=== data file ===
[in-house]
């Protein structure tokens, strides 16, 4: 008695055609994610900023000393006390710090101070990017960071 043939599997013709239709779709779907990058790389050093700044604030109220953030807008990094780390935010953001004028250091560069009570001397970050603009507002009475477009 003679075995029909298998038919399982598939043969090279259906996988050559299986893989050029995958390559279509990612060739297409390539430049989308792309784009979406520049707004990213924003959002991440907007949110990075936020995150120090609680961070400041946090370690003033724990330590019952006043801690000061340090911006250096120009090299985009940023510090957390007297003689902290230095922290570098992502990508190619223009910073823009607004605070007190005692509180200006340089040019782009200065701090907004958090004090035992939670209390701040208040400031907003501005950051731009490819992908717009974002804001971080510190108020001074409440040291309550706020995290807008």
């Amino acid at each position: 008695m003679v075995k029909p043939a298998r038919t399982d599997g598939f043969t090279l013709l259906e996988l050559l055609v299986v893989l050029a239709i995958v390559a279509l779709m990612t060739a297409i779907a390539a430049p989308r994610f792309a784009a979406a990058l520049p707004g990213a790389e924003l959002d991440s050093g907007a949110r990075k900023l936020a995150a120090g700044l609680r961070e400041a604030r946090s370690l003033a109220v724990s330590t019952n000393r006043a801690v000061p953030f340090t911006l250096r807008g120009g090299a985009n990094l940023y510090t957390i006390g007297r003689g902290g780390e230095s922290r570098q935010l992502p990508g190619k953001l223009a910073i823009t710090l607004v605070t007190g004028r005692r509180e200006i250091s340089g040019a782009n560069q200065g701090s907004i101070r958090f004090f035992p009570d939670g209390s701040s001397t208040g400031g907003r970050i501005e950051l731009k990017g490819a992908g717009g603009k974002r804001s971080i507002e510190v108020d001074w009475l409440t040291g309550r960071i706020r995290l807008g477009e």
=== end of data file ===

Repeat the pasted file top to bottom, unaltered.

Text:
[in-house]
């Protein structure tokens, strides 16, 4: 008695055609994610900023000393006390710090101070990017960071 043939599997013709239709779709779907990058790389050093700044604030109220953030807008990094780390935010953001004028250091560069009570001397970050603009507002009475477009 003679075995029909298998038919399982598939043969090279259906996988050559299986893989050029995958390559279509990612060739297409390539430049989308792309784009979406520049707004990213924003959002991440907007949110990075936020995150120090609680961070400041946090370690003033724990330590019952006043801690000061340090911006250096120009090299985009940023510090957390007297003689902290230095922290570098992502990508190619223009910073823009607004605070007190005692509180200006340089040019782009200065701090907004958090004090035992939670209390701040208040400031907003501005950051731009490819992908717009974002804001971080510190108020001074409440040291309550706020995290807008």
């Amino acid at each position: 008695m003679v075995k029909p043939a298998r038919t399982d599997g598939f043969t090279l013709l259906e996988l050559l055609v299986v893989l050029a239709i995958v390559a279509l779709m990612t060739a297409i779907a390539a430049p989308r994610f792309a784009a979406a990058l520049p707004g990213a790389e924003l959002d991440s050093g907007a949110r990075k900023l936020a995150a120090g700044l609680r961070e400041a604030r946090s370690l003033a109220v724990s330590t019952n000393r006043a801690v000061p953030f340090t911006l250096r807008g120009g090299a985009n990094l940023y510090t957390i006390g007297r003689g902290g780390e230095s922290r570098q935010l992502p990508g190619k953001l223009a910073i823009t710090l607004v605070t007190g004028r005692r509180e200006i250091s340089g040019a782009n560069q200065g701090s907004i101070r958090f004090f035992p009570d939670g209390s701040s001397t208040g400031g907003r970050i501005e950051l731009k990017g490819a992908g717009g603009k974002r804001s971080i507002e510190v108020d001074w009475l409440t040291g309550r960071i706020r995290l807008g477009e």